Should every federal agency be on surveillance duty? What if the mailman is the one looking through the peephole?
The United States Postal Inspection Service (USPIS) dates back to 1772, when Benjamin Franklin created the position of “Surveyor” to audit postal accounts and investigate mail theft.
Over time, the USPIS has become the law enforcement arm of the United States Postal Service, enforcing laws that protect USPS employees, postal buildings, customers, and other crimes involving postal mail.
Inspecting mail and investigating mail crimes, for a country as large as the United States, is an enormous task. This is especially difficult for an organization that originated in the 18th century with the responsibility to assist in delivering physical mail safely and effectively.
While it is true that the USPIS enjoys broad jurisdiction, it is disturbing that this institution has taken upon itself to expand beyond the scope of its mandate to implement what it calls the Internet Covert Operations Program, also known as iCOP.
This illegal and unconstitutional program combs through social media posts of Americans looking for politically charged or “inflammatory” material that it somehow may deem dangerous to its operations, then shares any such findings across government agencies.
However, according to USPIS’s own Chief Postal Inspector Gary Barksdale, there have been no actionable findings under iCOP’s social media trawling, evidencing its precarious nature and misplaced scope.
On April 21, 2021, Yahoo! News shed light on USPIS’s “Situational Awareness Bulletin,” detailing the surveillance of Americans who shared certain information on “right-wing leaning Parler and Telegram accounts.”
Based on scarce public information, USPIS frames iCOP as a program to identify and reduce criminal misuse of the postal system.
However, social media spying goes well beyond “misuse of the postal system.”
This covert program raises concerns, not only because it’s outside the agency’s jurisdiction and a waste of taxpayer dollars, but also because it’s evidence of the rise in more government-sanctioned spying on its own citizens.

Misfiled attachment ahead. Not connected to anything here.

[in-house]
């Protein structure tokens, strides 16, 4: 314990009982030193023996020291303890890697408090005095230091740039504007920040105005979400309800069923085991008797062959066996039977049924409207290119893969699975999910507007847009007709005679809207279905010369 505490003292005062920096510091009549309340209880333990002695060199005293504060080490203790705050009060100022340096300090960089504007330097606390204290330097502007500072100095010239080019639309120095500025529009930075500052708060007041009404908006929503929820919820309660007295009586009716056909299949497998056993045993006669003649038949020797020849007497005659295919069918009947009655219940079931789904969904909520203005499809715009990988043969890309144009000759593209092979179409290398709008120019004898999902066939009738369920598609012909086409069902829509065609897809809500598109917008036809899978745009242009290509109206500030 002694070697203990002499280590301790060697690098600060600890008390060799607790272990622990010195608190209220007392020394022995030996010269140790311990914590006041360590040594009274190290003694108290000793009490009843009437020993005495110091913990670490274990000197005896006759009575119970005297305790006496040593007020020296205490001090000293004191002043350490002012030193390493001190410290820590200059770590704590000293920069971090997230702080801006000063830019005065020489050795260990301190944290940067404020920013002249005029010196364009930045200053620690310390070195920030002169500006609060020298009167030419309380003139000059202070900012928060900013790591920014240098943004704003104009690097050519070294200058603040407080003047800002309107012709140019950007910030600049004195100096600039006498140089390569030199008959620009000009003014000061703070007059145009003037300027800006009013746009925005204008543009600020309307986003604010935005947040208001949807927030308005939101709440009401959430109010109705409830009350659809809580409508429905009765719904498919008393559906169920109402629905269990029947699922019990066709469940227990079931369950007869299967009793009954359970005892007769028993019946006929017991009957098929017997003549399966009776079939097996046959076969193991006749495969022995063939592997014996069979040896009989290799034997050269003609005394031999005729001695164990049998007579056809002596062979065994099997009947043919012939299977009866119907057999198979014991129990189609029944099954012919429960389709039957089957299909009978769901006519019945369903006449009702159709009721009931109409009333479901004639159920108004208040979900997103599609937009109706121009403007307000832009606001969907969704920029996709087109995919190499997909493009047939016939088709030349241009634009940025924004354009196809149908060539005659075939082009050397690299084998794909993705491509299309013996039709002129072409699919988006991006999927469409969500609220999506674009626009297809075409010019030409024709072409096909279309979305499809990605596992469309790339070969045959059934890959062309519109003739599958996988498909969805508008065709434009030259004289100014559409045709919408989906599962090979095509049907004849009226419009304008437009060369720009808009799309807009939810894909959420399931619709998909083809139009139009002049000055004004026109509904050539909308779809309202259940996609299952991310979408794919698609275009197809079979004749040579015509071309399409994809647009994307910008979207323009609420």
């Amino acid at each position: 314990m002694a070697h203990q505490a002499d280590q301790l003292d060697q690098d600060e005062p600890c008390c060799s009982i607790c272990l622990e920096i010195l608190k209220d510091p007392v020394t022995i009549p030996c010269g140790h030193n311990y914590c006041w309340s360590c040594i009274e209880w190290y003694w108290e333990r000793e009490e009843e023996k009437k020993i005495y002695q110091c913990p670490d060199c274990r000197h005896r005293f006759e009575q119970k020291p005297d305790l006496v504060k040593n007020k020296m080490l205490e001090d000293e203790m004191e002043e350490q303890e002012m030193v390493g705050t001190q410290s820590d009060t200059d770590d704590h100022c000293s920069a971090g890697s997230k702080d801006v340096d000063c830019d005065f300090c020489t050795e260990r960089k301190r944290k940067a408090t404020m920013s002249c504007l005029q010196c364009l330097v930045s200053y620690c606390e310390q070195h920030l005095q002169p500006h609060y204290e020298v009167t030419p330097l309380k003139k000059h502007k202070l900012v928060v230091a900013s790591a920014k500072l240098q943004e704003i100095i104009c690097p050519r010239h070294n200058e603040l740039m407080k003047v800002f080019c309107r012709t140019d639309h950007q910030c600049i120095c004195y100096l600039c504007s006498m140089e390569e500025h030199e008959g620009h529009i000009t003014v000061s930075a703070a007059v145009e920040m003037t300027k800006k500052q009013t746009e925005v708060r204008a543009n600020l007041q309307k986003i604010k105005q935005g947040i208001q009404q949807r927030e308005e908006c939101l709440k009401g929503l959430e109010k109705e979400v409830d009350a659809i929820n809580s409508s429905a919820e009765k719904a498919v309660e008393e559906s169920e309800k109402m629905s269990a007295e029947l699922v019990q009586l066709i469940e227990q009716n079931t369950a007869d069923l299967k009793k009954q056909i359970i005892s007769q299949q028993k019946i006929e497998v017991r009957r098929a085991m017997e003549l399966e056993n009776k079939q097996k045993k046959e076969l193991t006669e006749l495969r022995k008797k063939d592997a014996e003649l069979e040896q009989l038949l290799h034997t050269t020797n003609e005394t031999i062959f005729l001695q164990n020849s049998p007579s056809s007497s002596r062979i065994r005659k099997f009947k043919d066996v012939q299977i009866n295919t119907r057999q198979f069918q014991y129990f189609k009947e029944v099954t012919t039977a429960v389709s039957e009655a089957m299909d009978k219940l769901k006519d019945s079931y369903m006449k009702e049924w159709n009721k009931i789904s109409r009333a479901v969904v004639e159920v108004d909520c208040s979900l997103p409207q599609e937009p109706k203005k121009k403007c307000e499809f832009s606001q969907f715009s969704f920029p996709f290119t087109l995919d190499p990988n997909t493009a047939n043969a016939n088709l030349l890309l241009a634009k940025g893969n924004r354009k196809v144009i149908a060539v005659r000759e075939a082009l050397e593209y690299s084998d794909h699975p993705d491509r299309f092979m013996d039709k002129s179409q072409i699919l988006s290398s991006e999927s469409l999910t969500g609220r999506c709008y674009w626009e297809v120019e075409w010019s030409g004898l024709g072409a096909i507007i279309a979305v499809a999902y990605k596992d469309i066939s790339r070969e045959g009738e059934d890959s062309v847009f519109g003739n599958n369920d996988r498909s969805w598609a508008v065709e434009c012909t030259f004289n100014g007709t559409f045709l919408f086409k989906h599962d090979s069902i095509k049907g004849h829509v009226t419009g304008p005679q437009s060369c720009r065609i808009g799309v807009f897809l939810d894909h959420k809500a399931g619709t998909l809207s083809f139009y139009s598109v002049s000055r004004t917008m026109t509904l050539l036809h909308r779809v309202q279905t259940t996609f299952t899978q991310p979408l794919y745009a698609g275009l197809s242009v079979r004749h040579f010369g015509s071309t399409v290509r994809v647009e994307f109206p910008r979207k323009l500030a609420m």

The Surveillance State is adding yet another spyglass to its collection of creeping tools and supplies. Running clandestine domestic surveillance programs on Americans’ social media activity is not aligned with the role, duty, and scope of the USPIS.
Yes, USPIS does have cybercrime authority, which is “committed to protecting the public from criminals who steal digital information for financial gain, revenge, or even political advantage.”
However, last time I checked, serious cybercriminals do not announce their intention to commit crimes on Facebook or Parler before they act. This operation is duplicative and misplaced, as a handful of other agencies already exist to surveil Americans, the propriety of which I will not discuss today.
iCOP is outside USPIS’s jurisdiction and infringes on American citizens’ civil liberties.
I disagree that taxpayers should fund yet another spying program in the federal government, much less one ran by the mailman.
That is why I, along with nine colleagues, introduced the USPIS Surveillance Protection Act, a bill that would defund iCOP.
Of course, my colleagues and I agree that national security is important, but it should not come at the expense of civil liberties; the growing Surveillance State is not synonymous with more national security.
The guise of national security does not suffice as a predicate for this program and neither does the guise of ensuring safe mail delivery.
It is my duty in Congress to take action and cut spending for nonsensical programs, such as iCOP. We have plenty of other agencies and organizations that may claim legal jurisdiction for surveillance, but USPIS is not one of them.
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